> the set of all existing objets of that type.

If one uses the relational algebra or calculus, one doesn't need to traverse anything at all. Let the compiler handle efficiency. Compilers do that sort of thing very well. 'Restrict before join' and 'pushing restrict through join' are very obvious optimizations that are almost always the first optimizations provided.

  Essentially, it allows us to
> combine the best bits of using an object graph, with a lot of what makes
> the relational model so usefu.

I have yet to meet any good bits of using a graph for expression, and your assertion regarding what makes the RM so useful is false as evidenced by your join breaking symmetry, closure and associativity.

> Note, however, that I am not advocating getting rid of the relational
> model, or that this somehow 'replaces' or 'subsumes' it. I am fully aware
> that this is perhaps best described as a 'bastard child' if
> object-orientation and the relational model; hence my deliberate choice of
> talking explicitly about 'sets of objects' as being distinct from (though
> possibly in some senses similar to, because it is heavily inspired by)
> relations. But it would be a way to get _some_ of the power demonstrated
> by the relational model into an object-riented environment.

Some, yes. Very little, though, I am afraid.

>>>I am uncertain what the 'extend' operation is that you refer to; I didn't 
>>>recall it from my database classes at university, and googling for 
>>>'relational algebra extend' doesn't seem to give anything that seems 
>>>immediately enlightening. Would you care to elucidate?
>>Extend derives new attributes from existing attributes. Thus given a 
>>relation including a date_of_birth attribute, one might derive a new 
>>relation that extends the original relation with an age attribute.

> This is a very straightforward thing to do in object-orientation in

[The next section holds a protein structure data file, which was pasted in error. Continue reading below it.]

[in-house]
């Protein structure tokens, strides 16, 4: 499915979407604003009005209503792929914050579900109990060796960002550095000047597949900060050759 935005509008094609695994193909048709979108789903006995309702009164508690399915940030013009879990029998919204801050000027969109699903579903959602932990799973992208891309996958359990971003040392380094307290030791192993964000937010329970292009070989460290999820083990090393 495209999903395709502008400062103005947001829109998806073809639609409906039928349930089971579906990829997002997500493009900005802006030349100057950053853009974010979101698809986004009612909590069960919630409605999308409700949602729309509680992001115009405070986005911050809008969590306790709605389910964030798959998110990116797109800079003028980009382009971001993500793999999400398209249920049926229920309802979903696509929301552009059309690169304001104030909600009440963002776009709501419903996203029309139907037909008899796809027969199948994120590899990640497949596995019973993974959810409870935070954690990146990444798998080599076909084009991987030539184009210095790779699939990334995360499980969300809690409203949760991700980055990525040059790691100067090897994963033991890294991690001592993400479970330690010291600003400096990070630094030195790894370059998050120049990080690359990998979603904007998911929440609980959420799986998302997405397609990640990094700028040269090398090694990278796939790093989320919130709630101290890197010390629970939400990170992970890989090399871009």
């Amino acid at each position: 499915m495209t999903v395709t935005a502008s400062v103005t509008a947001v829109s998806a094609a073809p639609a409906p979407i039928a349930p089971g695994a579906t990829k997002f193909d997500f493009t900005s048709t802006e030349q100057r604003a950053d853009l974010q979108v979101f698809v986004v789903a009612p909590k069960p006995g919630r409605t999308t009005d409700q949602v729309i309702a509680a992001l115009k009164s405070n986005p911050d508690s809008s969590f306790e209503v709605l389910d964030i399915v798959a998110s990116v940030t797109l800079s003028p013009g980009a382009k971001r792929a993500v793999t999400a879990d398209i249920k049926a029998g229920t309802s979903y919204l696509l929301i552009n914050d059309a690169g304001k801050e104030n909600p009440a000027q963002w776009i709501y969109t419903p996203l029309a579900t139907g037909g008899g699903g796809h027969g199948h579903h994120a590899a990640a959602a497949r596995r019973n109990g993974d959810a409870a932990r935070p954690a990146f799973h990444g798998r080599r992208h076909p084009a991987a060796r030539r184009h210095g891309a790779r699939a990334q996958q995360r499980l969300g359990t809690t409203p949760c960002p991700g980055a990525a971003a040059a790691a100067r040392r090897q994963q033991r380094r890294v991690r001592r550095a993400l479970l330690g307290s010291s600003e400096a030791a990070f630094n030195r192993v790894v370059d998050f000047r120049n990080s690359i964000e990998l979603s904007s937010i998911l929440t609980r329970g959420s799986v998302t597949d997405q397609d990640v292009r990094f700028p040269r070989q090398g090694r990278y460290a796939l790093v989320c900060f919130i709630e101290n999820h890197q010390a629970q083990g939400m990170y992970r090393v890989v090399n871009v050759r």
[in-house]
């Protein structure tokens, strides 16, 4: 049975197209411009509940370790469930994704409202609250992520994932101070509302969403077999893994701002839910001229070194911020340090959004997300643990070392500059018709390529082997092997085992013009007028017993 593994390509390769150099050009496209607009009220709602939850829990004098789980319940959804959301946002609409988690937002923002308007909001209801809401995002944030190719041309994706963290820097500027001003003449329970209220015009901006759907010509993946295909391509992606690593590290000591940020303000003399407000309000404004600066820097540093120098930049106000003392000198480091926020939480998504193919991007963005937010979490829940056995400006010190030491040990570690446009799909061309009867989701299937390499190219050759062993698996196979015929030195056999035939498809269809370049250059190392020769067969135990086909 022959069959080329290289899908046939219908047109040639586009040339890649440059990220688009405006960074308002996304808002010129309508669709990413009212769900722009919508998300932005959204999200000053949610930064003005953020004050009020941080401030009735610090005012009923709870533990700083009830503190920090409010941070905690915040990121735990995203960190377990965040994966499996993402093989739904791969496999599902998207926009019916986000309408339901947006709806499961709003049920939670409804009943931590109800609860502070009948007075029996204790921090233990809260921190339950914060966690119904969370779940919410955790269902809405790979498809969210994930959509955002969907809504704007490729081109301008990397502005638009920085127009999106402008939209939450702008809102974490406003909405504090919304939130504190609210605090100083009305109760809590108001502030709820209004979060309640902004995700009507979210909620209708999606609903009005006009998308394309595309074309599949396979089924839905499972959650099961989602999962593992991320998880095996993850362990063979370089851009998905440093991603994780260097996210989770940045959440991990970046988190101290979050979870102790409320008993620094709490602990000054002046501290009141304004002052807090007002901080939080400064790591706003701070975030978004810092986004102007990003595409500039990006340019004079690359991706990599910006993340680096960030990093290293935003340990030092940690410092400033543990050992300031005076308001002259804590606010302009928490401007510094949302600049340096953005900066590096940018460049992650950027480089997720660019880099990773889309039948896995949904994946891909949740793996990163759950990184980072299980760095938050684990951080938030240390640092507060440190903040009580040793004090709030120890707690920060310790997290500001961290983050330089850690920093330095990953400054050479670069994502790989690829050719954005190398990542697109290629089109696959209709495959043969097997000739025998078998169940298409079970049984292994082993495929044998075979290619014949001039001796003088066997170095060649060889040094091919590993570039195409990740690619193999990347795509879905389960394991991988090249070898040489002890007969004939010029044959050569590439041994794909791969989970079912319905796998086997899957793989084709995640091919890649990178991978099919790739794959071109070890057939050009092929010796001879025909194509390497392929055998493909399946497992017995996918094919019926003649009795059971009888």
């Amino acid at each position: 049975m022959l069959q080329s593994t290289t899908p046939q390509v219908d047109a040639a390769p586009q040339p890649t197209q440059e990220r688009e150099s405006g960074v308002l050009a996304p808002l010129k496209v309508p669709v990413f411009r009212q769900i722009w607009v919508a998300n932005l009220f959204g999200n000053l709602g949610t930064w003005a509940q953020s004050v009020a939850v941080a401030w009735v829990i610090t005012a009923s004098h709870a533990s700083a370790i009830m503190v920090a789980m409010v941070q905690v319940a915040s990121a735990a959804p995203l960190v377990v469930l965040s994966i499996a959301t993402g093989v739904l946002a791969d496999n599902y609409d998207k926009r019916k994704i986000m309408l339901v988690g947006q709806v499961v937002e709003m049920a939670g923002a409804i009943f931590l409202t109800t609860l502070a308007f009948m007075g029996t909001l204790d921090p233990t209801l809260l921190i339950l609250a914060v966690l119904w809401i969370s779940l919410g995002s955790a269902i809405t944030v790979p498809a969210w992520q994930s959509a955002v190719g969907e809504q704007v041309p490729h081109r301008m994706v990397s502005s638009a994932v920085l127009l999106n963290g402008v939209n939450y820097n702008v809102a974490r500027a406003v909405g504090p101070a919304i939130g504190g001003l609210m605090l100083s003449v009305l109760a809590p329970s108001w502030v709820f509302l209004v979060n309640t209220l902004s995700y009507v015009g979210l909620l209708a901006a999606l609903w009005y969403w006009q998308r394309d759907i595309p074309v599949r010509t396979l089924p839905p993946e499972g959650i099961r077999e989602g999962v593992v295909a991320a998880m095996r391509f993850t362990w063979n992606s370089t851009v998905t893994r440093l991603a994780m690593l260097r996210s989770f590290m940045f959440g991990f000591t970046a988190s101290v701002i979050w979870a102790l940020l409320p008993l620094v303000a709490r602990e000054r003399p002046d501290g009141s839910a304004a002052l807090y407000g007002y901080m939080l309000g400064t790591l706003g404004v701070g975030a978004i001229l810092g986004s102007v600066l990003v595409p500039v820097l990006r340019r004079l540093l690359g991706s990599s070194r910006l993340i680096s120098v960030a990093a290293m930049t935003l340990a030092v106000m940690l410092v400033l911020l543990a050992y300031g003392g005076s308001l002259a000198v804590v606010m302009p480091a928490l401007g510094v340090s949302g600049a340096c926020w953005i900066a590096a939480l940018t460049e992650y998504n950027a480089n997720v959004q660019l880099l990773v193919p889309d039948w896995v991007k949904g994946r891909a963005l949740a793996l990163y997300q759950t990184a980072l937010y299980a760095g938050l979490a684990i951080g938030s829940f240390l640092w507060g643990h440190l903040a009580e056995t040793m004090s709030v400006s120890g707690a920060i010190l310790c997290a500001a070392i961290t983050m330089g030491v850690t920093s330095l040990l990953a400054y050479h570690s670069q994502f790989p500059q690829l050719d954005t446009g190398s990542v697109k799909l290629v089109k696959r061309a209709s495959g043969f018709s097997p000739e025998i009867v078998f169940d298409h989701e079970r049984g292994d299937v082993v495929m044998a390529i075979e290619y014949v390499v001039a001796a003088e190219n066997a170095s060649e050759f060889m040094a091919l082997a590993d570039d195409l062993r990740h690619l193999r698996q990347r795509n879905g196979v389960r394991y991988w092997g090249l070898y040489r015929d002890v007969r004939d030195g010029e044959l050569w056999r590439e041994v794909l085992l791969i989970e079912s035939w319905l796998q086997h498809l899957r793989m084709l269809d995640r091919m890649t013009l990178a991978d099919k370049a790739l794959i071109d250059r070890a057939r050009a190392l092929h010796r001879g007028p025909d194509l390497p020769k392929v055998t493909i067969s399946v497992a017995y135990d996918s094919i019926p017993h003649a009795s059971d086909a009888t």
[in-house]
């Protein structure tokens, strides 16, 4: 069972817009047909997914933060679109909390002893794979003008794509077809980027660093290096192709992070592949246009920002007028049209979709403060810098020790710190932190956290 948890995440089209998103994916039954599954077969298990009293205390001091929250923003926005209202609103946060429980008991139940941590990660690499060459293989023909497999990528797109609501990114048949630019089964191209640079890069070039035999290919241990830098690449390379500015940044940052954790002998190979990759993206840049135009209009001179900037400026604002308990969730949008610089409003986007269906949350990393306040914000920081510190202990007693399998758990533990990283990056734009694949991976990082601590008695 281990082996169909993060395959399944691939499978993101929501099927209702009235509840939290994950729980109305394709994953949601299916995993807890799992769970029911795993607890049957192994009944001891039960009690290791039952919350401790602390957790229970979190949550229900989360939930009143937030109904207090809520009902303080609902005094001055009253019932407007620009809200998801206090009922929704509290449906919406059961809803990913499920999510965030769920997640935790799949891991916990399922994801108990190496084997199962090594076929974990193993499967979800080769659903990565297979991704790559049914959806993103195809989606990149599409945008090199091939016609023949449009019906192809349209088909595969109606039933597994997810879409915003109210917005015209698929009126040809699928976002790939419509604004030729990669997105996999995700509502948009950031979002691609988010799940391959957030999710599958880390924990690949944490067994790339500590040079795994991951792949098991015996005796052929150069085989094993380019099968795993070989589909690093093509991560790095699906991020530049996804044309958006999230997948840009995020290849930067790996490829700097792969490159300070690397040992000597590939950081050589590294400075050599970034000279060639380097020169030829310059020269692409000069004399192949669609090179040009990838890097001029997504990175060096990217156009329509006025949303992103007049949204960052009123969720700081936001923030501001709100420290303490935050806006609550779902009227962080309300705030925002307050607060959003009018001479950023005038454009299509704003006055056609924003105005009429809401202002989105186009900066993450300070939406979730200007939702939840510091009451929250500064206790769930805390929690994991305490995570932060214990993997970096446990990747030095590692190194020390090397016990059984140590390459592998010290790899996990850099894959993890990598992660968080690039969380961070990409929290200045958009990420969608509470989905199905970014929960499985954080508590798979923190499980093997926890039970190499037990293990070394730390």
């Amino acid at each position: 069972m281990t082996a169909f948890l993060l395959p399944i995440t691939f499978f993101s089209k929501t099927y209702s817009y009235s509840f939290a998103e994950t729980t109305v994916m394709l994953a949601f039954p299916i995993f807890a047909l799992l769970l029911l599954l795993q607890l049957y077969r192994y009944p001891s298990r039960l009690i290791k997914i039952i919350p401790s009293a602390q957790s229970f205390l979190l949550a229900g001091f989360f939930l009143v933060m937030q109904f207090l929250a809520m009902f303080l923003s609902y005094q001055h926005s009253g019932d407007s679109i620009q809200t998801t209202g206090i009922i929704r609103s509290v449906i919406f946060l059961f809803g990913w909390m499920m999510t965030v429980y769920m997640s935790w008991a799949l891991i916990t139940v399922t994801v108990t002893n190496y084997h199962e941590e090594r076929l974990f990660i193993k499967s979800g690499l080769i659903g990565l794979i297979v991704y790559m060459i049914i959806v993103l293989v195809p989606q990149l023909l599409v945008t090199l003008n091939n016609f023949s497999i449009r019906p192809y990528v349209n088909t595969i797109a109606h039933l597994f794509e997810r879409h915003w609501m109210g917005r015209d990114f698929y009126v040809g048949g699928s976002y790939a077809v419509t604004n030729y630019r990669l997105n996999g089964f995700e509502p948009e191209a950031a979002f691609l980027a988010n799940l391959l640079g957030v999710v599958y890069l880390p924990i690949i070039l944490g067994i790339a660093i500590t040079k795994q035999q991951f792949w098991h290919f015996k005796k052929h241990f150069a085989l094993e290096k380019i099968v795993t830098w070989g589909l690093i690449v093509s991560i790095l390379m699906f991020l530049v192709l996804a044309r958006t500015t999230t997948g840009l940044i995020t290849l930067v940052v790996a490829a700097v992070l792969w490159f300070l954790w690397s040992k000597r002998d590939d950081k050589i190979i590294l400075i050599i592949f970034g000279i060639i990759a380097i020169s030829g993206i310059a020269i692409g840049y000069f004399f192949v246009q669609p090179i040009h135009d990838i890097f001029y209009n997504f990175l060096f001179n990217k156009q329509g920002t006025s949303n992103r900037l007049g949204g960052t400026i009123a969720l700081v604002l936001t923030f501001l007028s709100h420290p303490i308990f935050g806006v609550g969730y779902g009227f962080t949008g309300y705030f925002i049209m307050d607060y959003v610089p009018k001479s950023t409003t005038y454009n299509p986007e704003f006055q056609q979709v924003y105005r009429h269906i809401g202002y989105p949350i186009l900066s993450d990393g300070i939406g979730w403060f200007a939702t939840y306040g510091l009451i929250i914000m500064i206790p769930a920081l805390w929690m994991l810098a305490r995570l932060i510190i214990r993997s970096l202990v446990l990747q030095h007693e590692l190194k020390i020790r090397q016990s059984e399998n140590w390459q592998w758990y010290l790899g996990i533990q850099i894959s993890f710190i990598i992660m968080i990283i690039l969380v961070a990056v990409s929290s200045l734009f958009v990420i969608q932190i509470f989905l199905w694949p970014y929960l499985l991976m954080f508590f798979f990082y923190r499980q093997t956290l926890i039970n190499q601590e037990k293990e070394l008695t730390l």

> general. If you consider the 'Point' class I sketched at in my previous
> post, it could be implemented to have two 'intrinsic' properties, 'x' and
> 'y', , which would be its cartesian coordinates (aka 'abscissa' and
> 'ordinate' if you are so inclined); but could also expose the derived
> properties 'r' and 'theta', its polar coordinates, like so:
> _at_interface Point : NSObject {
> double x;
> double y
> }
> _at_end
> _at_implementation Point
> // the usual 'x' and 'y' accessors omitted for brevity
> - (double) r { return hypot([self x], [self y]); }
> - (double) theta { return atan2([self x], [self y]); }
> _at_end

Extending a type and extending a relation are very different things. You have only demonstrated a mapping between possible representations. Suppose I have a relation R with two points P1 and P2, I might write:

extend R add Distance(P1,P2) as D12

in the above, R, P1, P2 could all be expressions and the entire expression could be nested with other relational expressions.

If no Distance operation existed, I, as a user, could just as easily write the above as:

extend R add sqr(

) as D12

without waiting for someone with authority to extend the type system to create what I need. The corollary is not every user has to have authority to extend the type system.

> These would be available for use with higher-order messaging, through
> key-value coding, and indeed in any other way you want (as they are simply
> methods that can be invoked through sending the appropriate messages to
> the Point object(s) in question).

But, someone must first create them as methods. Received on Thu Jun 29 2006 - 18:33:41 CEST